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To think awarding medals/prizes for 100% attendance is really rewarding good antibodies, strong constitutions and a bit of luck.

(85 Posts)
Sleep404 Fri 19-Jul-13 22:09:23

I just don't get this policy. It doesn't encourage or insentivise kids and likely makes them either have a dont care attitude or upsets them as they lose out through no fault of their own.

Who's the target?
Kids who play truant arent going to suddenly show up because of an award/prize on the last day of term, so it can't be them.
Mums and Dads who take their kids out of school for special trips or holidays will likely see the benefits of the holiday, be it financial or educational, as more important than the reward.
So that leaves the kids who make every effort to attend every day, but through no fault of their own, they get sick and miss a few days. Why punish them further by implying they have done something wrong.

I find this utterly baffling.

VeryDullNameChange Sat 20-Jul-13 00:28:14

I do see that this isn't fair to children with ongoing health issues, but I don't agree that it's completely pointless. My DD had the disastrous combination of a chronic non-serious unprovable health condition and a tendency to malinger, and the attendance awards have improved her attitude noticeably. And a KS2 pupil can influence their attendance, either by getting themselves to school on their own (sad but necessary in some cases) or, less drastically, by being cooperative. If a parent is struggling for whatever reason then the difference between a child who is digging their heels in and fighting every inch out of the door or a child who is up, dressed, made themselves some cereal and is saying "I'm ready Mum" can be the difference between a 95% attendance and 75%.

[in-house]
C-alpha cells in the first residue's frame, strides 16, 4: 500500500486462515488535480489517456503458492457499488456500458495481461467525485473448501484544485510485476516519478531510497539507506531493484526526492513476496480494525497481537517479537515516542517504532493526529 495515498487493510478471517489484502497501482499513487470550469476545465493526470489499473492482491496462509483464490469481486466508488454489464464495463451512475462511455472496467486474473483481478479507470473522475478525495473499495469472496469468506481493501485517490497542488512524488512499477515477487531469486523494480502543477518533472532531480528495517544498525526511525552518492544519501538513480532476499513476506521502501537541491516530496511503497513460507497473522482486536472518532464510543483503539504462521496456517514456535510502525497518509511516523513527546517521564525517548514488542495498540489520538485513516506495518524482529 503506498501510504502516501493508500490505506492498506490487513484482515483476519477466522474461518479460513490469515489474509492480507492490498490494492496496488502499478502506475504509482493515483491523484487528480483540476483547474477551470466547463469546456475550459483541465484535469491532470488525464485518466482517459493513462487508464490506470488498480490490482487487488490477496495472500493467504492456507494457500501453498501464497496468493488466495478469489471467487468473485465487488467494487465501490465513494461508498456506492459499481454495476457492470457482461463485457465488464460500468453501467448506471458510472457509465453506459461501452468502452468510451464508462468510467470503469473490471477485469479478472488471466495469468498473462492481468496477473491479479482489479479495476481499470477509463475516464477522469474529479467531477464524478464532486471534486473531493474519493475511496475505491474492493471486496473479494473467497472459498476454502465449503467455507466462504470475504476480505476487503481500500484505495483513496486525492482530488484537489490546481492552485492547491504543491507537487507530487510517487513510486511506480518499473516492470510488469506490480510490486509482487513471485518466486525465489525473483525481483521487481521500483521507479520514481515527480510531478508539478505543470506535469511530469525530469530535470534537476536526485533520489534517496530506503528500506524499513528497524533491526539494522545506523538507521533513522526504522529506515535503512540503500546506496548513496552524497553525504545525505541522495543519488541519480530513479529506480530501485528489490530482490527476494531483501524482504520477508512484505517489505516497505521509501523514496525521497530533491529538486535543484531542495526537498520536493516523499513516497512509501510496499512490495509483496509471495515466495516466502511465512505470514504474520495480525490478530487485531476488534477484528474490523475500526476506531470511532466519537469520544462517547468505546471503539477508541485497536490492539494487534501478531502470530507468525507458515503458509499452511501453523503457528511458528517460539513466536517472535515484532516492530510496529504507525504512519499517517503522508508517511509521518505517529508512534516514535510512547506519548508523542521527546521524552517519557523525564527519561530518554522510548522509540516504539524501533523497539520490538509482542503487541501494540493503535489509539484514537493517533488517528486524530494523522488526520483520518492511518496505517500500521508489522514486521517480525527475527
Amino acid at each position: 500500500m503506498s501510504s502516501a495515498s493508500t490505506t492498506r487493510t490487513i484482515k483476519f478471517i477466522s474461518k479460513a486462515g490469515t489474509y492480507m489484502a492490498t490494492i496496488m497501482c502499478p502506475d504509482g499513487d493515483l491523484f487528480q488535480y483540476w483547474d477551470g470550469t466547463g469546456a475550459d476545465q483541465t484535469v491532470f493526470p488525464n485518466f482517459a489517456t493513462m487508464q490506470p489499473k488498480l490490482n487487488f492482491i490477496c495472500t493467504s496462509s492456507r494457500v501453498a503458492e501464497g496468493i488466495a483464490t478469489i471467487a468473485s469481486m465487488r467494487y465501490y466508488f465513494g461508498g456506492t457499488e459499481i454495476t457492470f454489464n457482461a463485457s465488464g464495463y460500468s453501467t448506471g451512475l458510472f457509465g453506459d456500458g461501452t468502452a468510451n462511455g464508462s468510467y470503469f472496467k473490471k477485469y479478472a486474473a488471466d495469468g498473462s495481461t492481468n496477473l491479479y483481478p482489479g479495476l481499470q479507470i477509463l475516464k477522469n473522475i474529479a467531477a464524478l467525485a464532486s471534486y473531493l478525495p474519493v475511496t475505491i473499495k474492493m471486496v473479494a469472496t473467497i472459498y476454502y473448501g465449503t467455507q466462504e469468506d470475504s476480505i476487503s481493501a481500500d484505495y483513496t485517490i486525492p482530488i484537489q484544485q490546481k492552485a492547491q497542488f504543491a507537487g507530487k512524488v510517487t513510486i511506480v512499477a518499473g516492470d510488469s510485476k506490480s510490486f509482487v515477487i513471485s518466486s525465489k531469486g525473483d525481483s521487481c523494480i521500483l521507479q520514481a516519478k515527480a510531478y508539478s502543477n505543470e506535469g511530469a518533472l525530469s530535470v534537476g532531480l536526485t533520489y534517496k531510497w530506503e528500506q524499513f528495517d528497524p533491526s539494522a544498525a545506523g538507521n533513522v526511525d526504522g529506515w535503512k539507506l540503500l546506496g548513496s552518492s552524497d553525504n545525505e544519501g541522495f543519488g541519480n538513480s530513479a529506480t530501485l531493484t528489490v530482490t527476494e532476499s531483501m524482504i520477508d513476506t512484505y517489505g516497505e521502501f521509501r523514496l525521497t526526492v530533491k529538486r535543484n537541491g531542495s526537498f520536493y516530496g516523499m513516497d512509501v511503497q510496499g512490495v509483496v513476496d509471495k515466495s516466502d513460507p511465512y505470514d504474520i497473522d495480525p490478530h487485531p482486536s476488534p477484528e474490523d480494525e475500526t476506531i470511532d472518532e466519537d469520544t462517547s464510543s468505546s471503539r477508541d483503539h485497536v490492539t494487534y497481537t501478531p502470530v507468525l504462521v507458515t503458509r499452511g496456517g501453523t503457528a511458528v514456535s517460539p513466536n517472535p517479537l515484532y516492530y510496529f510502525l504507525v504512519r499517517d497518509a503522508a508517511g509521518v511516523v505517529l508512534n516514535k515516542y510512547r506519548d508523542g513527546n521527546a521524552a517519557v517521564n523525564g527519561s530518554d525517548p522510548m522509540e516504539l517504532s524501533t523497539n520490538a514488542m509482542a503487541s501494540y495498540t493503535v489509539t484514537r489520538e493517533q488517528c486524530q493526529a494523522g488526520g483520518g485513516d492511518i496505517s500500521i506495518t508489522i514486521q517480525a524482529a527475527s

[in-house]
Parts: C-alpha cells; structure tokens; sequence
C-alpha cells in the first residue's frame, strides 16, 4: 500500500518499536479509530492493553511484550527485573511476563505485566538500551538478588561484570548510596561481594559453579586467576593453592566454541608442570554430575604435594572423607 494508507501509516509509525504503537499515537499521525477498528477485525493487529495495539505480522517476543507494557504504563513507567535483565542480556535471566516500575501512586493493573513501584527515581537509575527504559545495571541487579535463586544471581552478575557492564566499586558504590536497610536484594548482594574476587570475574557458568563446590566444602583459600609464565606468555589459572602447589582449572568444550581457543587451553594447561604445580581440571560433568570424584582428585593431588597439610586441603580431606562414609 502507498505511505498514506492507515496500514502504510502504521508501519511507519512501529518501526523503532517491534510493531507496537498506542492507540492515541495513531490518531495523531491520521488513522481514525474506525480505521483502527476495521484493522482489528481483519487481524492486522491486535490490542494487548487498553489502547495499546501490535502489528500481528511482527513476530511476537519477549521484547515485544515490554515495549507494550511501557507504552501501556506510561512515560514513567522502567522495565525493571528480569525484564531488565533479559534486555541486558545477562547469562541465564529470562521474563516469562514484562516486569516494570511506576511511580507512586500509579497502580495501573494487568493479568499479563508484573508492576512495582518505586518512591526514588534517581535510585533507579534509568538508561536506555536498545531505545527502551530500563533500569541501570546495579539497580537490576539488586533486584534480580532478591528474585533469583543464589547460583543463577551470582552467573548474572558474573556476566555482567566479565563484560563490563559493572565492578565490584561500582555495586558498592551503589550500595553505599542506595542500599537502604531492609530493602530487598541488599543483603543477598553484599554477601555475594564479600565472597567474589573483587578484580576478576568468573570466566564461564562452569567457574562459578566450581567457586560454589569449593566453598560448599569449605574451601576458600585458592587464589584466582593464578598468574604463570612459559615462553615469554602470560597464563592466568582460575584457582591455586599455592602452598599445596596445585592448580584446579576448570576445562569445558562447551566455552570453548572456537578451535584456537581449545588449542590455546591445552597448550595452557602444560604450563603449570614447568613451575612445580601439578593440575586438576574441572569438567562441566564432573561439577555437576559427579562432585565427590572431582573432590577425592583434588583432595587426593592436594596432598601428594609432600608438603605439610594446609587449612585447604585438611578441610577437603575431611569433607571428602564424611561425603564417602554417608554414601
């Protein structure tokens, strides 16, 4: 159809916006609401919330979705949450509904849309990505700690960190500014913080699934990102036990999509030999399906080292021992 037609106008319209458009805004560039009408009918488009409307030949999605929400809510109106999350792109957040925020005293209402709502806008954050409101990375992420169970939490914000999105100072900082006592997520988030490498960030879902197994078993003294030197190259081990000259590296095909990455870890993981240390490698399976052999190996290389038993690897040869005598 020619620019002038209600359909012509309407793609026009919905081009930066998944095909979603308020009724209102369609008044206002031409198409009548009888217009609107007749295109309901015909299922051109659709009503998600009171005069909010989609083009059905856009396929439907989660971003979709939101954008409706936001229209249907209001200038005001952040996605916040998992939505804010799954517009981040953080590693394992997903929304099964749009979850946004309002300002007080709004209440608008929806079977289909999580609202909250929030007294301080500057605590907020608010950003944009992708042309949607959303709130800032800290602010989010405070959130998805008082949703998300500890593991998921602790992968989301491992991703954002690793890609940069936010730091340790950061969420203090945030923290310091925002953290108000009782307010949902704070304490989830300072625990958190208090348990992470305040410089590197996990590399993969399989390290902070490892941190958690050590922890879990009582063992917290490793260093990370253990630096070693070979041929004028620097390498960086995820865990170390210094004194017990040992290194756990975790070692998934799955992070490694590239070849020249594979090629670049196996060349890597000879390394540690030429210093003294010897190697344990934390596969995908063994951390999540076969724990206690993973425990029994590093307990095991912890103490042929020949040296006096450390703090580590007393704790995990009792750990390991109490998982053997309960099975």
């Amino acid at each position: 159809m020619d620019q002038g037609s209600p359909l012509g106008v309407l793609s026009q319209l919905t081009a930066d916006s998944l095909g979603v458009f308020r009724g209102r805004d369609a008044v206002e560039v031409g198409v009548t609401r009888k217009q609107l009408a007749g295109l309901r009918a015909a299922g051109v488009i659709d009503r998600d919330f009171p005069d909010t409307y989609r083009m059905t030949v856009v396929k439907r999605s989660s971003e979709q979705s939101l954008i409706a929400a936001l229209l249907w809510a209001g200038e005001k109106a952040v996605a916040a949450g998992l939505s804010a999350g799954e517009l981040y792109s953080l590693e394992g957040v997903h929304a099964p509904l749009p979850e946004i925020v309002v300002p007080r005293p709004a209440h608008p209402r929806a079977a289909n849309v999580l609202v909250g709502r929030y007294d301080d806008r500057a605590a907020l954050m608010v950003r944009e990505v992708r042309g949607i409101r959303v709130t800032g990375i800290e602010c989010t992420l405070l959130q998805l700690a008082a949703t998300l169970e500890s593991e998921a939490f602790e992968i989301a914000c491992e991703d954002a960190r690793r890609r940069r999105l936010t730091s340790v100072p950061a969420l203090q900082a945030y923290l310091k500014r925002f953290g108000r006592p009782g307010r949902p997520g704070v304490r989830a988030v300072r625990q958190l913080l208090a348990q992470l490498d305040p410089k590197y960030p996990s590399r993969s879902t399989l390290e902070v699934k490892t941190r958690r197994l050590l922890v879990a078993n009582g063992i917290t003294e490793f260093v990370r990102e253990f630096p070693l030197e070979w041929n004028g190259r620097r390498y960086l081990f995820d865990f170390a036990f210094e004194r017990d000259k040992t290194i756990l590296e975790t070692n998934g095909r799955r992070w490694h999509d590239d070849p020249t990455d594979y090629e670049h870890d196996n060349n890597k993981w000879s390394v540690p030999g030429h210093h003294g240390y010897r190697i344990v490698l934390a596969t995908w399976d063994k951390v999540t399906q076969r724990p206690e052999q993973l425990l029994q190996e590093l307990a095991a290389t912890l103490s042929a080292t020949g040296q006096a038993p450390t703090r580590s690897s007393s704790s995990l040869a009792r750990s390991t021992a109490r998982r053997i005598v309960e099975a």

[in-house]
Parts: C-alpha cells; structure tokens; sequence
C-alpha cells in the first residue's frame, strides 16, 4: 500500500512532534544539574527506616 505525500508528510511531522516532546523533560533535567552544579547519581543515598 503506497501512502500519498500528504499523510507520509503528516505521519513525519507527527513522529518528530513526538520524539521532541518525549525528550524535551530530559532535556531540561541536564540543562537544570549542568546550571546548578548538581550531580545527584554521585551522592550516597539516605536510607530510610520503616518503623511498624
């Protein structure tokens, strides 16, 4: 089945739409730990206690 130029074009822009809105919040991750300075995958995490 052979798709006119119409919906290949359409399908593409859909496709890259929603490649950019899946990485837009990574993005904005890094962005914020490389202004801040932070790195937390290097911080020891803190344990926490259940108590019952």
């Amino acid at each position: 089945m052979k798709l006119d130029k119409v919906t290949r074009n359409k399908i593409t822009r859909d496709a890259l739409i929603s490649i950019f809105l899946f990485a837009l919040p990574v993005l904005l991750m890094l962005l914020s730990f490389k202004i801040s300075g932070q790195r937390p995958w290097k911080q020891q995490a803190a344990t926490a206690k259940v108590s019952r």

I do think that these threads polarise parents into the ones who are doing absolutely everything possible, and the ones who are completely feckless and don't care, neither of whom can be incentivised to change their behaviour in anyway. But actually there are a large number in the middle ground who do sort-of care but are a bit crap, and for whom carrots and sticks will work.

Whether the advantage you gain is worth the disadvantage of "punishing" sick children or incentivising parents to break quarantine is a serious question, but I think there are real advantages.

SirChenjin Sat 20-Jul-13 09:09:42

Perhaps the award shouldn't be for attendance in that case VeryDull, but behaviour or attitude to school or something along those lines?